Also the majors proved they lose money retailing fuel (but that's another obfuscated story).

The problem currently stems from arbitrage traders, switching into commodities and crude oil in particular, from the currency markets. This advocates speculative future pricing, much as it did a few years back. The corollary of such events is amplified, when taxation rises contemporaneously to increment the ultimate consumed price.

Posted 15 Jan 2011, 14:36 #2 

User avatar
Mick
(Site Admin)
Thank you Martin for your erudite view. It would seem the only way to penalise the oil companies and by proxy the government through loss of taxes is to buy and and use as little fuel as possible. Since the last fuel price hike and subsequent outlawing of picketing refinery gates, I have chosen to use my car as little as possible and to make my journeys as cost effective as possible by combining trips I may have once made singly into one. Notwithstanding, this type of action not possible for many and for those I have much sympathy.
One area where I have no choice is in the purchase of home heating oil, my village is without mains gas supply and electricity for heating and hot water is more expensive than fuel oil. This is a situation that is largely being ignored by government. Many people in my village and many others are elderly and on very limited budgets. Doubling the price of heating has made life very difficult and uncomfortable. In some cases a danger to life.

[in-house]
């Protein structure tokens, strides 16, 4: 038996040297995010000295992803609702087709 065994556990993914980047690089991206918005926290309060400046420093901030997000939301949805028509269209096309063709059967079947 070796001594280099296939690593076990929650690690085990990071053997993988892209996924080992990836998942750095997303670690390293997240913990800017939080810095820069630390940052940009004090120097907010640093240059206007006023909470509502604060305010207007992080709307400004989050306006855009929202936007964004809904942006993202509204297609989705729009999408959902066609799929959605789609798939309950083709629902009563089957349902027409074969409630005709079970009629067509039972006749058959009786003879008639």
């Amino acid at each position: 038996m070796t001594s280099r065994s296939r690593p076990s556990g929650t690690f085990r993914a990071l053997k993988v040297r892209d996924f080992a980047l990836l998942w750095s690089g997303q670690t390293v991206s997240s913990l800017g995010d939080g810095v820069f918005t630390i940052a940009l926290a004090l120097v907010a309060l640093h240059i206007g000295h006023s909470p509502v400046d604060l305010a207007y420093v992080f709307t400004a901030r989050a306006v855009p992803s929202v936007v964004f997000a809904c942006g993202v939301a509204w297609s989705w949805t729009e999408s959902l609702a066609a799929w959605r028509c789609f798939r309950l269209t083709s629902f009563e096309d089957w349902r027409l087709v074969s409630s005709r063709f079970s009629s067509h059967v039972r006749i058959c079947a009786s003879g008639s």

Posted 15 Jan 2011, 15:07 #3 

User avatar
JohnDotCom
Well Ive saved 12,000 miles of fuel so far by road since not being able to drive!
John

"My lovely car now sold onto a very happy new owner.
I still love this marque and I will still be around, preferred selling to breaking, as a great runner and performer"

Posted 15 Jan 2011, 16:22 #4 

User avatar
Chartermark
Mike,

I concur wholeheartedly, by thoughtful planning I can reduce my use by 50%. It's the only way we can suppress the overall demand for this commodity.

I believe my age group (post war baby boomers) a la 'Grey Power' who now constitute a growing and influential part of the population, will be naturally more inclined to practice this behaviour any way.